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This is one of those questions where I don’t really know yet how to ask it, so let me fumble and handwave a little bit and see where this goes:

In computing history we went from printers to screens, and on those screens from a brief stint with vector graphics to bitmap displays, and on those bitmap displays from text mode to frame buffer, and in those frame buffers from sprites and blitting to rasterization and compositing. In the early days, when there wasn’t enough RAM for a full-screen bitmap frame buffer, character glyphs and sprites were brought in from ROM. Now we have so much memory that we have double-/triple-buffering and realtime compositing of separately stored textures that often exceed the number of screen pixels available by an order of magnitude or more.

I’m particularly interested in the early transition to raster graphics. At some point (and I assume that was probably with PostScript?) it became feasible to compute graphics on the fly instead of having them prepared as bitmaps in ROM or on disk. If I remember this correctly, PostScript was invented because due to the different font sizes it was more economical to ship instructions to generate glyphs on the fly on the printer than to ship all possible glyphs as bitmaps in all the different font sizes.

In a way we went from a “final” representation of a map of bits restricted to a certain grid size to an “intermediate” representation of instructions that have to be executed to generate the final map of bits in the desired size. Alternatively, we could see that as swapping space (memory) for time (compute).

Are you aware of any papers or other material that compares both sides of this transition?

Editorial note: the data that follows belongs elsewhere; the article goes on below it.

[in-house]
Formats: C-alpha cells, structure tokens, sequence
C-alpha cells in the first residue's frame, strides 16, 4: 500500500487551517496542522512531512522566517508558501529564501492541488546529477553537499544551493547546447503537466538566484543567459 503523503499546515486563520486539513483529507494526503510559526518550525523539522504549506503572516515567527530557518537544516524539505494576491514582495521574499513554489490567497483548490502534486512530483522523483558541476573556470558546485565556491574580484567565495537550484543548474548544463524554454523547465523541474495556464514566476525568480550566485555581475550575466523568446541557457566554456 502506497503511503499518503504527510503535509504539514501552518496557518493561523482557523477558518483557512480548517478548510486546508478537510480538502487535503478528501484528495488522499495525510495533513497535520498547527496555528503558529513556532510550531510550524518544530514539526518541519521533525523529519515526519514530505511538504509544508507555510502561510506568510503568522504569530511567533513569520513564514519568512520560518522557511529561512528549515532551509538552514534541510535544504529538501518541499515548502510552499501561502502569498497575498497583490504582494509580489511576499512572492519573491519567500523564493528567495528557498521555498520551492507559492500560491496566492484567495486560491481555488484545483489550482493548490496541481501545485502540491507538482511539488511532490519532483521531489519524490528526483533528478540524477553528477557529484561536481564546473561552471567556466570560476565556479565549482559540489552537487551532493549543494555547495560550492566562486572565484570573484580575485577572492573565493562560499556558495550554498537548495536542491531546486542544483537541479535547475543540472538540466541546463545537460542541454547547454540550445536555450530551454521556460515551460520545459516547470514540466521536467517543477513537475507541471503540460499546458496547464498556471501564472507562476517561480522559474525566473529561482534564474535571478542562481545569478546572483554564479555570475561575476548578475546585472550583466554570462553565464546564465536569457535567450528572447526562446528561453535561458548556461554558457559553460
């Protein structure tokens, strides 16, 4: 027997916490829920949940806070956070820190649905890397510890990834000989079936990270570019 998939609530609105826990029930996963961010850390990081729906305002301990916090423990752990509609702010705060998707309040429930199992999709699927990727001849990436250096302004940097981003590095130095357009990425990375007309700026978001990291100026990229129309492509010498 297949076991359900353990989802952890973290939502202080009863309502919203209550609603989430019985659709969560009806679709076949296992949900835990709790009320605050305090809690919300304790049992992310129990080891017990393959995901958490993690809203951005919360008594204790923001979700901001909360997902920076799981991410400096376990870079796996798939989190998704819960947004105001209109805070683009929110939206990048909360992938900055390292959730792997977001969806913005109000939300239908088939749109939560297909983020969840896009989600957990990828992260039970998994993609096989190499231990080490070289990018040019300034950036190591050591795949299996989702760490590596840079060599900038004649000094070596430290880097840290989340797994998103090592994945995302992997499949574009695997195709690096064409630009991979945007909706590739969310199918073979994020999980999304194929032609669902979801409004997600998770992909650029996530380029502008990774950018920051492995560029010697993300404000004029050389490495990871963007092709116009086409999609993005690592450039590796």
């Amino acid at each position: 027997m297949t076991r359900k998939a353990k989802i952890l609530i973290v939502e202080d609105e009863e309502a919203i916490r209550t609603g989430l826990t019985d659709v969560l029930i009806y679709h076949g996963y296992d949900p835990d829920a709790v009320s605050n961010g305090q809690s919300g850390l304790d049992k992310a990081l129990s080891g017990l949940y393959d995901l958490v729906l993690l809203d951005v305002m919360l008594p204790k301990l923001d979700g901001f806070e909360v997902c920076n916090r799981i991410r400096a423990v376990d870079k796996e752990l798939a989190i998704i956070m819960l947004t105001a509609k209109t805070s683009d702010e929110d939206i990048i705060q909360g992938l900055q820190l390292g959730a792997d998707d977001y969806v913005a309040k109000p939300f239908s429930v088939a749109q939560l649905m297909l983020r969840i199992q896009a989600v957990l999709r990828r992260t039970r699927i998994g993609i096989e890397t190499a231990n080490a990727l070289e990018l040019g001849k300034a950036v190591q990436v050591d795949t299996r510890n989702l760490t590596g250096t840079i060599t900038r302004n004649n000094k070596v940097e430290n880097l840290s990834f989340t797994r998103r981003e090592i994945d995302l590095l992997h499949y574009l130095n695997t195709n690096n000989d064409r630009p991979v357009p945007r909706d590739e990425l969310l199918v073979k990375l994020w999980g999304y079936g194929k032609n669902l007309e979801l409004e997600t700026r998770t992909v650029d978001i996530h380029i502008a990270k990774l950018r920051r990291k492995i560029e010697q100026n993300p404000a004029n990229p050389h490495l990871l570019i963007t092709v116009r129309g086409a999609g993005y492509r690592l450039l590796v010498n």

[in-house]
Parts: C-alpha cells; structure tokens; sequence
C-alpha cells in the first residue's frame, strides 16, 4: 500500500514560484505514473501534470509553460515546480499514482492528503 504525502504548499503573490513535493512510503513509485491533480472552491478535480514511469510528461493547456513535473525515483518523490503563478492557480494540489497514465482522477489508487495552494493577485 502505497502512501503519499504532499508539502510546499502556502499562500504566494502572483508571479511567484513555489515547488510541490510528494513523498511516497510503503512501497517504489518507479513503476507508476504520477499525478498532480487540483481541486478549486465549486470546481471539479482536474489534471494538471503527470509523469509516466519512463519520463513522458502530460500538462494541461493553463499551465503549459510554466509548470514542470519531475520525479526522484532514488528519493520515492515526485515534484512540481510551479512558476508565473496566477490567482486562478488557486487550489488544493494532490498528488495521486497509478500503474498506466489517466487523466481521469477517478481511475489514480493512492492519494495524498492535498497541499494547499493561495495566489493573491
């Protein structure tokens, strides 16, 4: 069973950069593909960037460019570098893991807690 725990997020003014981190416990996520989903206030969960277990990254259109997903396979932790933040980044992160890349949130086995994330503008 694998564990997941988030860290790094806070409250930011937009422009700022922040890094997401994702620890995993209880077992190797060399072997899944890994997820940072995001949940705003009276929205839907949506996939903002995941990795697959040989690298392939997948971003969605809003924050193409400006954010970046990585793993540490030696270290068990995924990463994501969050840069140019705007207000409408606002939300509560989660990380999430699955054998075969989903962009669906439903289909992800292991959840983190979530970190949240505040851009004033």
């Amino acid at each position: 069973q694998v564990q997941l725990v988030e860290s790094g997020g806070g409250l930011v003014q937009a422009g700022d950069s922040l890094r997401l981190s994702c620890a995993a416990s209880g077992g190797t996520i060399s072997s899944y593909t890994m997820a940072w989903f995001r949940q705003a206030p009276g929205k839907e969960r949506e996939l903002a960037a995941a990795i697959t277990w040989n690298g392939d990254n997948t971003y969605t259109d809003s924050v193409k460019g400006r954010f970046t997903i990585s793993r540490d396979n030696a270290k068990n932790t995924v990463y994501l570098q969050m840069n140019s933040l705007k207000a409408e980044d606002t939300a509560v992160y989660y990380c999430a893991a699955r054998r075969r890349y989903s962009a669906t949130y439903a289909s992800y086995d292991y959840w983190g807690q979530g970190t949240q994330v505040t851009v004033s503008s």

For instance in terms of performance in space and time, ie. how much compute is needed for how much memory saved. Or in the broader sense of how we settled on certain graphics primitives, because they were cheap enough to implement in terms of compute, and how we settled on certain data formats, because they were small enough in terms of memory usage, so that this trade-off made sense.

🎥 Grail Demo from CHM tape via Oleksandr Kryvonos

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Does anyone know if there is somewhere a new implementation of something similar to GRAIL system from Rand corporation ?


🕸️ Dify's new workflows feature via John Choi

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Has anyone tried using Dify's new workflows feature?

It seems to be a Node-RED-like visual programming tool that supports Python/Node scripting in addition to HTTP requests and LLM invocations for nodes.

(The parent app (Dify) is clearly positioned in the AI domain, but the workflows feature seems pretty general.)

I'm looking into it but also interested in hearing others' initial impressions/assessments of limitations 👀

🤨 NoCode Will Not Bring Computing to the Masses via Mariano Guerra

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It's not enough for a tool to solve your problem for you to use that tool. You have to also A) recognize the problem you have is solvable, B) recognize the tool can solve it, and C) be reasonably confident that you personally can solve the problem with the tool. You need knowledge, skill, and the right mentality. Even programmers, who already have that mentality, don't automatically generalize it to all applicable domains. Otherwise we'd be doing a lot more with our phones.

It's unreasonable to expect the average person will use any NoCode to solve their problems, regardless of how easy the tools are. This leaves the people for whom it provides economic value, which is why all modern NoCode tools are oriented towards business.

📝 FORTRAN Report 1954 via Marcel Weiher

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And of course “no code” and “lo code” are just new versions of “code”. Well, the ones that work at least.

My favorite quote on this topic encapsulates it nicely: “Since FORTRAN should virtually eliminate coding and debugging…” — FORTRAN Report 1954

👨🏽‍💻 By 🐘 @marianoguerra@hachyderm.io 🐦 @warianoguerra